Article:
For Bob Smith-McCollum, director of marketing, North America for Stedim Biosystems (www.stedim.com), the advance of disposable biomanufacturing is evident in growing customer confidence in manufacturing and quality capabilities of vendors and integrators, and the application of single-use products in more-complex applications, further downstream in the manufacturing process. “Single-use applications are becoming more demanding technically, and systems are in contact with components and products of higher value, such as bulk drug substance.”

Increasingly, disposable system vendors are valued as partners for design, implementation, and validation, in addition to selling the equipment. Stedim has established fee-for-service validation to expedite customer-specific extractables/leachables, chemical compatibility, and other studies on a for-fee basis. Its new disposable products include models of the Flexel® 3D Impeller Mixing system, one of which is targeted for dissolution of powders, and the other for liquid-liquid mixing and blending.

As these trends continue, users will demand greater sophistication from disposable systems. “A good example is the growing interest in single-use, non-invasive sensors for a variety of single-use applications from cell culture to downstream purification.”

Technology Breeds Confidence

According to Juliette Schick, Ph.D., president of SciLog (www.scilog.com), end users are interested in equipment that can either be disposed along with the process ware, or reused under the right circumstances.

This is especially true in R&D, where cleaning and reusing a disposable product is acceptable. Some of SciLog’s customers have cleaned and reused the firm’s disposable sensors more than 10 times without loss of calibration.

Single-use quality and functionality need to be equivalent to, or even surpass, existing technology yet be modestly priced. Success entails drawing on and combining advances in materials, electronics, and fabrication into novel products. “New disposable products do not simply try to adapt 1960s technology to a disposable housing,” states Dr. Schick.

SciLog’s disposable sensors are a good example. The low-cost, precalibrated devices incorporate “smart” identifiers and calibration values in embedded memory. This information may be compiled, along with the data from a process run, into a spreadsheet or graph in real-time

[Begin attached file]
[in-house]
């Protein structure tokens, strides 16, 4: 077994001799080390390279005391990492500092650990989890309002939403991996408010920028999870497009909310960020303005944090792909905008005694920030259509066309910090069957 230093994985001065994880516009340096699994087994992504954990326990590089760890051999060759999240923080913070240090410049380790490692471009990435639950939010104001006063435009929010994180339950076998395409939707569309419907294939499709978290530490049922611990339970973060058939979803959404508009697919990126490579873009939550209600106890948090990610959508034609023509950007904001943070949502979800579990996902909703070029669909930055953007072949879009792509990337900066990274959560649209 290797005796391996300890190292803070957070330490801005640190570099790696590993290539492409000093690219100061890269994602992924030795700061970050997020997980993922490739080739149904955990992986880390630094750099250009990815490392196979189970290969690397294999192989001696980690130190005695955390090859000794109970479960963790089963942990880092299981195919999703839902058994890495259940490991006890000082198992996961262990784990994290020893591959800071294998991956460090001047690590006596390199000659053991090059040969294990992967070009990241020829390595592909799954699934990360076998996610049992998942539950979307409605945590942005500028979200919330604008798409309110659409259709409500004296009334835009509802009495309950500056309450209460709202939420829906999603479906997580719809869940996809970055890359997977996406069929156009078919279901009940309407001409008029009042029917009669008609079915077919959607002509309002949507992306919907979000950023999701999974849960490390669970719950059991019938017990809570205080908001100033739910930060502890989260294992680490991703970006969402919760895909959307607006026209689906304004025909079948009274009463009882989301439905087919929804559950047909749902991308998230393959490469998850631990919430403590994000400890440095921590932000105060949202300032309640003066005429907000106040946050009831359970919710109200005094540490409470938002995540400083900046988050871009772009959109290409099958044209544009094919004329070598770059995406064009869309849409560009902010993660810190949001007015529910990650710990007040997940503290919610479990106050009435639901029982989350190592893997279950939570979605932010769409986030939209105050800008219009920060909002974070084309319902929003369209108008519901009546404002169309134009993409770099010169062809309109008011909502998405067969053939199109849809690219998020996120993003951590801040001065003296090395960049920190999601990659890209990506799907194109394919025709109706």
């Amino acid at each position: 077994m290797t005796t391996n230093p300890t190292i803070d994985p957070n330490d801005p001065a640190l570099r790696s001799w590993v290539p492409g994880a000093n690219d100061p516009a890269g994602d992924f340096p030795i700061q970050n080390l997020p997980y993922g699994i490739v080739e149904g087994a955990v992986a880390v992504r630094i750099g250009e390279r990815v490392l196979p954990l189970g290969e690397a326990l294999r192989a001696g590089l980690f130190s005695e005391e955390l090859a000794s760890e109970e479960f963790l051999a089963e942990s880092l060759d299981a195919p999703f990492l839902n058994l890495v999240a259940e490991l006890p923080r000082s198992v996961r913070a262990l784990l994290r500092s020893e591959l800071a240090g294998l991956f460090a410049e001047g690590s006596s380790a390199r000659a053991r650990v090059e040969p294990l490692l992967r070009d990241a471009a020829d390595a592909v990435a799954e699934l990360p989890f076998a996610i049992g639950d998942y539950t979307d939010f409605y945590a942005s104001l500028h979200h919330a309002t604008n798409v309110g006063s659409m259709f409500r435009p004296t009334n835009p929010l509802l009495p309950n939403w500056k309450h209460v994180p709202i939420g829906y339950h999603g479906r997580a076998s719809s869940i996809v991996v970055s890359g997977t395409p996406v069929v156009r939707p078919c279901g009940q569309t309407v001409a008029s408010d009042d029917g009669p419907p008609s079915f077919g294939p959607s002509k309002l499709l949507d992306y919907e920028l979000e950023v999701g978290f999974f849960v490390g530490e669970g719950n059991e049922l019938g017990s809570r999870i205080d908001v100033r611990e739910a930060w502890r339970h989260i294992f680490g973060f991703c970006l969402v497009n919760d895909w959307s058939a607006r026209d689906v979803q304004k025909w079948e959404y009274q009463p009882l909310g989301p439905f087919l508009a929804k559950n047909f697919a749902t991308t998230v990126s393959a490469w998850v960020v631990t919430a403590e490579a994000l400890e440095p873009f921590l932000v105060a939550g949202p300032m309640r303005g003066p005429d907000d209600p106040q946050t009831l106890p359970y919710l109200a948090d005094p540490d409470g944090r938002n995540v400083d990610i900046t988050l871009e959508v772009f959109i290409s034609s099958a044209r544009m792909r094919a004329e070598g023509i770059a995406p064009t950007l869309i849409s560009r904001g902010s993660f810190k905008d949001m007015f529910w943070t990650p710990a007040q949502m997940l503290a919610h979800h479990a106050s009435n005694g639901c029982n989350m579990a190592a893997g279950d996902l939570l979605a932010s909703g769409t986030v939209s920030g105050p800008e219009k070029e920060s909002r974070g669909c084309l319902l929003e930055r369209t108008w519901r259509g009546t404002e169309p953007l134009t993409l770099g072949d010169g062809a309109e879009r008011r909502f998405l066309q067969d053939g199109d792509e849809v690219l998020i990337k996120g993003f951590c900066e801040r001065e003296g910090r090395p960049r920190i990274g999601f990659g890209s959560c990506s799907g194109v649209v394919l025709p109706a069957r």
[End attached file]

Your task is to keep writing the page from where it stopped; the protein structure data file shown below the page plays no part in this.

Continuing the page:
In 2006 SciLog introduced the SciCon disposable, precalibrated conductivity/temperature sensors and monitor, and in 2007 the SciPres disposable, precalibrated pressure sensor/monitor with built-in alarms and calculation of differential pressure and transmembrane pressures. Also this year, the company introduced SciTemp, a high-precision temperature sensor and monitor. All three new products are disposable, precalibrated, and operate in-line.

Research Markets Also Benefit

Disposables are also catching on in research and development. New Brunswick Scientific (www.nbsc.com) now offers two versions of its low-cost disposable FibraStage™ cell culture system. In addition to the original batch system, the company has introduced a new model with pump module for continuous media exchange for production of research quantities of proteins, viruses, or cell mass from anchorage-dependent or suspension cultures. FibraStage consists of 500-mL disposable bottles, presterilized and filled with FibraCel disks, a solid-support matrix providing a low-shear environment and high surface area for cell growth.

Gas exchange and media mixing occur inside the the FibraStage module, which compresses and expands the bottles, forcing media through the disk bed. Pumps simplify nutrient addition and waste removal, while reducing the potential for contamination during media replacement.

Other companies are working on small systems in which desktop-sized hardware holds one or more disposable bioreactors. Dasgip (www.dasgip.com) is developing a research-grade bioreactor with 5-mL disposable vessels under full control for nutrient addition, waste products, gases, temperature, and other parameters. And Biovest (www.biovest.com) employs its AutoVaxID to create personalized medicines for its clinical testing program. AutoVaxID uses a self-contained, disposable hollow-fiber bioreactor module, or “culture ware,” housed in a GMP-compliant cell growth instrument about the size of a liquid chromatography system.

Previous articlePolydex’ Shares Plunge 50% with Halt of HIV Trial
Next articleCobra to Help Pharmexa Take its Bone Disorder Vaccine into Trials